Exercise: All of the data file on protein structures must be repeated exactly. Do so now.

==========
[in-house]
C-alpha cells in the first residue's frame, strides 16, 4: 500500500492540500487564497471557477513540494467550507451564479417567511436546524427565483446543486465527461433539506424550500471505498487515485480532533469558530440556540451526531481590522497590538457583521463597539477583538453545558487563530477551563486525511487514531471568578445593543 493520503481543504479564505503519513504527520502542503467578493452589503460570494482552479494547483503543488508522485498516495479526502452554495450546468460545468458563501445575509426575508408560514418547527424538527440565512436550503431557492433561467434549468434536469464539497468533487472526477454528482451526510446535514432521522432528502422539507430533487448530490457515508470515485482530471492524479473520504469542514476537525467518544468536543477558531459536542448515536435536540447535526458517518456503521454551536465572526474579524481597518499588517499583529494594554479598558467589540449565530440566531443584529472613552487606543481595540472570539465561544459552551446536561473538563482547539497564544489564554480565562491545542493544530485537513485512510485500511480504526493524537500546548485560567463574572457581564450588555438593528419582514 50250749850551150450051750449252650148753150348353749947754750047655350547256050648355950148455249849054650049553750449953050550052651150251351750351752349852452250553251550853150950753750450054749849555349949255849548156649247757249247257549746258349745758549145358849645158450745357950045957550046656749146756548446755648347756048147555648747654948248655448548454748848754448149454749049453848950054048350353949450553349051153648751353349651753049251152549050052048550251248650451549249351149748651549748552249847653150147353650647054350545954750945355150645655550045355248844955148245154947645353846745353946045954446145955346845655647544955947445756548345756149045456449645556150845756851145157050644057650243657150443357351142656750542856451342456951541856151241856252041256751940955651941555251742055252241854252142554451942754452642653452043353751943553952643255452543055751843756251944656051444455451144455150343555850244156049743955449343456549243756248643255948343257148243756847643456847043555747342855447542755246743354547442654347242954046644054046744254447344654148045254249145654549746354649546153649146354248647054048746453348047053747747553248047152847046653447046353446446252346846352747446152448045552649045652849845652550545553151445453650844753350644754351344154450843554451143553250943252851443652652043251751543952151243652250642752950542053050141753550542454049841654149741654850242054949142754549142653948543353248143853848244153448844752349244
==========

[in-house]
C-alpha cells in the first residue's frame, strides 16, 4: 500500500492540500487564497471557477513540494467550507451564479417567511436546524427565483446543486465527461433539506424550500471505498487515485480532533469558530440556540451526531481590522497590538457583521463597539477583538453545558487563530477551563486525511487514531471568578445593543 493520503481543504479564505503519513504527520502542503467578493452589503460570494482552479494547483503543488508522485498516495479526502452554495450546468460545468458563501445575509426575508408560514418547527424538527440565512436550503431557492433561467434549468434536469464539497468533487472526477454528482451526510446535514432521522432528502422539507430533487448530490457515508470515485482530471492524479473520504469542514476537525467518544468536543477558531459536542448515536435536540447535526458517518456503521454551536465572526474579524481597518499588517499583529494594554479598558467589540449565530440566531443584529472613552487606543481595540472570539465561544459552551446536561473538563482547539497564544489564554480565562491545542493544530485537513485512510485500511480504526493524537500546548485560567463574572457581564450588555438593528419582514 50250749850551150450051750449252650148753150348353749947754750047655350547256050648355950148455249849054650049553750449953050550052651150251351750351752349852452250553251550853150950753750450054749849555349949255849548156649247757249247257549746258349745758549145358849645158450745357950045957550046656749146756548446755648347756048147555648747654948248655448548454748848754448149454749049453848950054048350353949450553349051153648751353349651753049251152549050052048550251248650451549249351149748651549748552249847653150147353650647054350545954750945355150645655550045355248844955148245154947645353846745353946045954446145955346845655647544955947445756548345756149045456449645556150845756851145157050644057650243657150443357351142656750542856451342456951541856151241856252041256751940955651941555251742055252241854252142554451942754452642653452043353751943553952643255452543055751843756251944656051444455451144455150343555850244156049743955449343456549243756248643255948343257148243756847643456847043555747342855447542755246743354547442654347242954046644054046744254447344654148045254249145654549746354649546153649146354248647054048746453348047053747747553248047152847046653447046353446446252346846352747446152448045552649045652849845652550545553151445453650844753350644754351344154450843554451143553250943252851443652652043251751543952151243652250642752950542053050141753550542454049841654149741654850242054949142754549142653948543353248143853848244153448844752349244